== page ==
Lieberman : Community drug checking in a restrictive regulatory environment: recovery of drugs from used fentanyl test strips
Community drug checking in a restrictive regulatory environment: recovery of drugs from used fentanyl test strips
University of Notre Dame
Heather Whitehead,1 Warnakulasuriya Thilini Hirudini Fernando,1 Joanne Cogdell,2 and Marya Lieberman1 (firstname.lastname@example.org)
1) Department of Chemistry and Biochemistry, University of Notre Dame, Notre Dame IN
2) Naxos Neighbors LLC, South Bend, IN
The rise in opioid overdose deaths across Indiana highlights the importance of monitoring the drug supply at the community level. There are significant barriers, such as regulations that prevent people from bringing illicit drugs to clinics for drug checking. SAMHSA and CDC have both recommended wider use of immunoassay test strips for drug checking, and in 2022, over 8 million fentanyl test strips were sold to harm reduction organizations.
Methods: This poster describes detection of drugs from used fentanyl test strips. The strips were used to test a solution containing twenty-one drugs (including fentanyl) at 5000 ng/mL levels. All strips gave positive results for fentanyl. The used strips were dried, stored at room temperature for a week to simulate normal delays in getting samples to the lab, and soaked in a water/methanol solution to recover residual drugs from the strips. The solutions were then analyzed by tandem mass spectroscopy using a validated protocol.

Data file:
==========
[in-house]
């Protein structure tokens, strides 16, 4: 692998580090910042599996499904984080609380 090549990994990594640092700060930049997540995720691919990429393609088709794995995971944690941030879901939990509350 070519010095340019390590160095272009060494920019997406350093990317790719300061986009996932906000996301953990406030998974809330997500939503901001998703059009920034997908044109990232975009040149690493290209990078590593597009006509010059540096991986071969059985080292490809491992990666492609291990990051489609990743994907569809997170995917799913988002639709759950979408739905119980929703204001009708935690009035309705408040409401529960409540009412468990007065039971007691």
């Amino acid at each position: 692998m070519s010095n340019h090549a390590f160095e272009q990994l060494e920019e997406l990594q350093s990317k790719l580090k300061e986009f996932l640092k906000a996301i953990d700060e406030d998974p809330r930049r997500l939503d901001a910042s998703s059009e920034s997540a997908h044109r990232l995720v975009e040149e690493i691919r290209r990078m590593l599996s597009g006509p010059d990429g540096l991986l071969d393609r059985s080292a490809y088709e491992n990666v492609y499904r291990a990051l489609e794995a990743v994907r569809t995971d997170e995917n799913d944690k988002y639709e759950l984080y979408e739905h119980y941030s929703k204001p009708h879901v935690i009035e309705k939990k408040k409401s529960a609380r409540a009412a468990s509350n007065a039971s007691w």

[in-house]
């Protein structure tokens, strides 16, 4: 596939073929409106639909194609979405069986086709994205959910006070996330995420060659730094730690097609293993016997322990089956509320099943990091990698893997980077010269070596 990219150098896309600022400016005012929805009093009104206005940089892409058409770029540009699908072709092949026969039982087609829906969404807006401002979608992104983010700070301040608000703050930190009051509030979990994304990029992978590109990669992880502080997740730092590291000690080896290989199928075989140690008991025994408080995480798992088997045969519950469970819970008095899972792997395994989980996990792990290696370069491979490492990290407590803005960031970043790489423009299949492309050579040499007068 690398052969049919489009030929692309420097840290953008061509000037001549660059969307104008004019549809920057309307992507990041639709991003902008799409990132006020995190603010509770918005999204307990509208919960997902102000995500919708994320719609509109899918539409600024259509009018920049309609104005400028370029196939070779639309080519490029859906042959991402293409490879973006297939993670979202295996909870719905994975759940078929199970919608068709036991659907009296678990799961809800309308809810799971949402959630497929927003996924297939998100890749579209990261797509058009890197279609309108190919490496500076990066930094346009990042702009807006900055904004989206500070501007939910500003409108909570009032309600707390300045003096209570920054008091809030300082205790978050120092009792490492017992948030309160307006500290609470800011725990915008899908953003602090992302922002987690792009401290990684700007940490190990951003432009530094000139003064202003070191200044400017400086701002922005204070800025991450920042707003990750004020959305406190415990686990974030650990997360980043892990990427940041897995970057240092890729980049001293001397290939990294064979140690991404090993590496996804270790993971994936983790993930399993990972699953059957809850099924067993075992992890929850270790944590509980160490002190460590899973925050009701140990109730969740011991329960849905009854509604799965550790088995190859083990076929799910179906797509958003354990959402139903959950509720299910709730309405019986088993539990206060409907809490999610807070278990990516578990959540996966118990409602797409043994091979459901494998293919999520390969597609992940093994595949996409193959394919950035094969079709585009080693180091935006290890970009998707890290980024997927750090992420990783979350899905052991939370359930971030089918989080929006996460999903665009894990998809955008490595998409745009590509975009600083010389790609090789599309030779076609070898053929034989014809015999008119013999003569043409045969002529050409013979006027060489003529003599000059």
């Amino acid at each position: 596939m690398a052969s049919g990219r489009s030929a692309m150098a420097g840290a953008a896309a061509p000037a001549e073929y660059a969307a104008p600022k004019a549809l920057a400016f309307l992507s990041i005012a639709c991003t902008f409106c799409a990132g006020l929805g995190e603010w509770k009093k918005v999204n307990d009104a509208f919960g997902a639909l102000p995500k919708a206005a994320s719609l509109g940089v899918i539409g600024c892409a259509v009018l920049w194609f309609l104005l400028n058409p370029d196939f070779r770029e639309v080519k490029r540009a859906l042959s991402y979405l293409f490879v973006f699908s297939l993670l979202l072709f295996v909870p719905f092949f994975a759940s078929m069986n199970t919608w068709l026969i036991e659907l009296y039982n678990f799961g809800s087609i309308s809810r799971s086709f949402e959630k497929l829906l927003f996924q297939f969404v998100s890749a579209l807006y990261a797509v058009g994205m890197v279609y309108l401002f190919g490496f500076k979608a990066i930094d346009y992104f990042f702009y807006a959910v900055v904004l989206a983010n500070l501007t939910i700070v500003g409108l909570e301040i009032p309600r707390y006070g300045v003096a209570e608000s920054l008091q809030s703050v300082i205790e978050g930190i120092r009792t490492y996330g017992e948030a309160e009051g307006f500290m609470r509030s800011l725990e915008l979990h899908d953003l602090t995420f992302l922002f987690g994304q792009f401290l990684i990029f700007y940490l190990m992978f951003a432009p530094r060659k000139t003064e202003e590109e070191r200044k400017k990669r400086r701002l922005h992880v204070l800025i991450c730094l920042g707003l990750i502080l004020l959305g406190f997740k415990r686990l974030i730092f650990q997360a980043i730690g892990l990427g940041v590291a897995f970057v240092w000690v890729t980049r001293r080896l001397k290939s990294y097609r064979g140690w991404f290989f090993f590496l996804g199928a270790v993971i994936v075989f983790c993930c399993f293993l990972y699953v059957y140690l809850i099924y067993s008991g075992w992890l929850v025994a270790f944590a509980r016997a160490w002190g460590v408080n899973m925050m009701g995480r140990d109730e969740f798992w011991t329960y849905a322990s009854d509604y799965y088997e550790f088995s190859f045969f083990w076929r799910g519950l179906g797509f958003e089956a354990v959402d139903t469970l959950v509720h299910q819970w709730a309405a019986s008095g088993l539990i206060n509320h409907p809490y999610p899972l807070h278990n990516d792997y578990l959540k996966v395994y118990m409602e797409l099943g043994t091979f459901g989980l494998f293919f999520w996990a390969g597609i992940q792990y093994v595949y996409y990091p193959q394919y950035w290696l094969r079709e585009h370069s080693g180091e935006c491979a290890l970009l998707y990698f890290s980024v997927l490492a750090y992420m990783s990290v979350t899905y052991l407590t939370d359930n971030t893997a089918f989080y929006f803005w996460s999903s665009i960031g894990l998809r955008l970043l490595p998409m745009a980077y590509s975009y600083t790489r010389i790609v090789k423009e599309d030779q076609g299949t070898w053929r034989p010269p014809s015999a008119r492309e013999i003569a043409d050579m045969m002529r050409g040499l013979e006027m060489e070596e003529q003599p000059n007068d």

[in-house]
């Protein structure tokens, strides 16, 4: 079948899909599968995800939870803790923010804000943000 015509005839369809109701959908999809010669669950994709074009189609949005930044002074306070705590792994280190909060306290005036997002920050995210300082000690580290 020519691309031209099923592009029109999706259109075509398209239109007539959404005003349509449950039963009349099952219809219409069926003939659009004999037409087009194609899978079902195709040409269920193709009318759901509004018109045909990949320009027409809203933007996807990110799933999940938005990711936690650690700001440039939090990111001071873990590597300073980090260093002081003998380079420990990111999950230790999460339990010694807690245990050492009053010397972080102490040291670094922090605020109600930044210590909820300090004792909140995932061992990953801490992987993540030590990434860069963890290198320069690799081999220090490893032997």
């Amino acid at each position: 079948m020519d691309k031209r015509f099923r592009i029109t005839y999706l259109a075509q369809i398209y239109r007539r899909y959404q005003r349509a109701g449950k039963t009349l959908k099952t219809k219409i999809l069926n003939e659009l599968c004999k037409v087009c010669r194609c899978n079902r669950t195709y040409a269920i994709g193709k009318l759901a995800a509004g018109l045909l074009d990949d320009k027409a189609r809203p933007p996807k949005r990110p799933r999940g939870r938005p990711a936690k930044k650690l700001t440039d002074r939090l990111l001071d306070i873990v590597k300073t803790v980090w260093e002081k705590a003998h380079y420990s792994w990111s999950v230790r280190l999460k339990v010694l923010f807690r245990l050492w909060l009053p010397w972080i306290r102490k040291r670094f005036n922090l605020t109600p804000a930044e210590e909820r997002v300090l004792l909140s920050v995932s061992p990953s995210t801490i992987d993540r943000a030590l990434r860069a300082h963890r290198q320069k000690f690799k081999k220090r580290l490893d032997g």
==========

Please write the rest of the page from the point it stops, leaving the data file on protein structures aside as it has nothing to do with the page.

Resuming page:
Results/Findings: All 21 drugs were recovered in quantifiable amounts from three different batches of test strips. Several drugs showed partial degradation during storage (eg, heroin to 6-monoacetylmorphine).
Used fentanyl test strips contain a tremendous amount of information about the drug supply that is literally being thrown away in the trash. This method of drug checking could be implemented in restrictive regulatory environments.
Translational/Human Health Impact:
This project was funded through the CTSI Trailblazer program in August of 2023. Naxos Neighbors will collaborate with harm reduction and substance use treatment centers to train people who use drugs and people recently in recovery to use fentanyl, benzodiazepine, and xylazine test strips at home. We will evaluate knowledge, attitudes, and practices related to the test strips to see if our training process is effective. Participants will be asked to return their used FTS for mass spec analysis, with anonymous results from the test strips and the LCMS analysis shared with stakeholders. We would ultimately like to expand this program to cover the other 83 counties in Indiana that restrict drug checking at clinical sites.
|2023-08-30T10:43:59-04:00August 30th, 2023|2023 Annual Meeting Presentations, Annual Meeting|Comments Off on Lieberman : Community drug checking in a restrictive regulatory environment: recovery of drugs from used fentanyl test strips